The next morning breakfast at Kogman & Keisie is in one of the rondavel-shaped rooms downstairs. It’s a warm cocoon. I help myself to fruit, muesli and yoghurt and decide to skip the cooked breakfast and go for more muesli with all the trimmings. Then I see the quince jam and, mysteriously, a quince “cheese”, something like what Mexicans call membrillo. It’s not a cheese but it has the texture of cheese, say, a Gouda. And it goes very well with cheese so I have some with toast and my second cup of very good coffee.

From Montagu we take the short drive to Barrydale and we’re on an antique shop mission, looking for a place David’s seen online. We can’t find it but we discover something better: Die Ou Kerk is an antique store in an old church. Plus a separate cottage full of stuff salvaged from old buildings. We fall for three old barn shutters. Perhaps the ventilation shutters in a barn? We buy them and cram them into the car where they shed flakes of paint all over everything, like rust.

After lunch at Barrydale’s Blue Cow Café (a regular stop on our Route 62 road trip) I buy a muffin and a scone to go. “Would you like jam and cream with that?” says owner Hannette Cooke when I’m paying. I don’t want to make a fuss so decline the offer but Hannette insists. “People love our ‘special’ cream,” she says, pouring some into a takeaway coffee cup for me.

Onward to The Place, between Barrydale and Ladismith. There are only two cottages to rent and we’ve booked The Studio, a converted ostrich house. Owner Lizelle van den Bergh promises to have an olive and rosemary sourdough loaf waiting for our arrival. It makes me happy to see the loaf, draped in a soft cloth, sitting on the breadboard in the kitchen of The Studio. Still warm.

The warm, fragrant olive and rosemary sourdough waiting for us at The Place. (Photo: Lizelle van den Bergh)

The Studio is spacious and comfortable, all the doors and windows are upcycled and there is plenty of outdoor seating around the house. I spend hours reading, resting and listening to birds. Enjoying the stillness and isolation, forgetting about the phone. Our old shutters are right at home and Lizelle confides that she would have bought them too.

The veld is scattered with bright green growth, thanks to the recent rains and the bird life is having a party, swooping and trilling. I find a small stoep area (there are many) with cushions and a view and continue my dedicated holiday activity: eating, drinking and reading. Hannette was correct: the cream is special and I finish off the last of my precious jam with the scone and cream.

We hunker down, gradually making our way through the olive loaf. I ordered a large, a small would have been big enough for the two of us. I think I’ve got the rhythm of taking time out. And doing the bare minimum. How did I ever manage to do more than this?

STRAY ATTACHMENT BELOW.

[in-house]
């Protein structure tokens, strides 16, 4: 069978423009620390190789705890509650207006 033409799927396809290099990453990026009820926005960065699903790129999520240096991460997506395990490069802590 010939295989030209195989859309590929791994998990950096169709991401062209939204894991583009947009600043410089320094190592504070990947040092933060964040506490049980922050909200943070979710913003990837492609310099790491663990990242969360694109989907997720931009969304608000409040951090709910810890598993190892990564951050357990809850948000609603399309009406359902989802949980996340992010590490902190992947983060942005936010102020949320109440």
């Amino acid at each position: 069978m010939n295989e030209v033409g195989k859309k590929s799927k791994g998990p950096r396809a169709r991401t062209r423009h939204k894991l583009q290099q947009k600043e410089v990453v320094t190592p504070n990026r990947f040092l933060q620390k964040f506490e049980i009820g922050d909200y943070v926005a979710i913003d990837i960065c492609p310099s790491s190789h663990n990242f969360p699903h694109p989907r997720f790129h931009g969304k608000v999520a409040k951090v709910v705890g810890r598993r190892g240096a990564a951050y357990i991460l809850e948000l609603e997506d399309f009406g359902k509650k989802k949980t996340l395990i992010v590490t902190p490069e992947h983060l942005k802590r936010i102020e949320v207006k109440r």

After three starry nights at The Place it’s time to pack up the shutters and take our chances on some more dirt roads on the way to De Hoop. There’s been flooding in the area and we do a fair bit of slipping and sliding but we get to De Hoop and discover the watery wonderland that’s been restored by the downpours.

The vlei is full, the birds and frogs are chirping and burping from dawn till dusk. Friends told us about the rondavels, sitting above the lagoon, offering affordable accommodation for local yokels. There’s a small fridge, a kettle and a toaster in the rondavel that’s kitted out with comfortable beds, linen and lights. The only glitch is that you have to navigate the stairs from your rondavel to the shared toilet/shower (outdoor) block. But hey, there is only one other couple in one of five rondavels on the night we’re there and we don’t bump into them in our communal spaces.

For supper we order pizza (again) from The Fig Tree Restaurant (another surprise) and watch the glorious sunset. I am up at pre-dawn the next morning and greet a spectacular sunrise while warming my hands on my mug of tea. It’s almost camping but without crawling around in the dark on your hands and knees.

It’s the last day of our trip and we treat ourselves to breakfast in the restaurant. It’s just us and one other couple. David is the cooked breakfast eater and he pronounces the De Hoop Collection breakfast “the best breakfast by far, this holiday”. “Everything was just right – crispy rashers of bacon, creamy scrambled egg and pork sausage,” he says.

The Continental breakfast at De Hoop’s Fig Tree Restaurant. (Photo: De Hoop Collection)

I order the Continental and forget to mention that I don’t eat meat so the charcuterie is wasted on me but I enjoy the fruit salad, cheeses and pastries. And a wander around the infinity pool near the restaurant, imagining guests relaxing on loungers in the summer and a time when we can reconnect once more.

On the way back from De Hoop we go via Napier where we revisit Napier Farm Stall. It’s been years and the food is just as I remember, fresh and tasty. I find a jar of nastergal jam on the shelves. The luscious indigo purple jam is made from the wild African Nightshade berry and I’ve been keen to try some. When we get home I buy some fresh sourdough from C’est La Vie, cut a slice and spoon out the jam. It stains my fingers and the small berries burst gently in my mouth. I think about our slow road trip and simple pleasures like bread and jam. DM/TGIFood

C’est La Vie bakery, 2A Recreation Road, Fish Hoek. Open 7.30am till 12 Wednesday to Sunday. Closed Monday and Tuesday.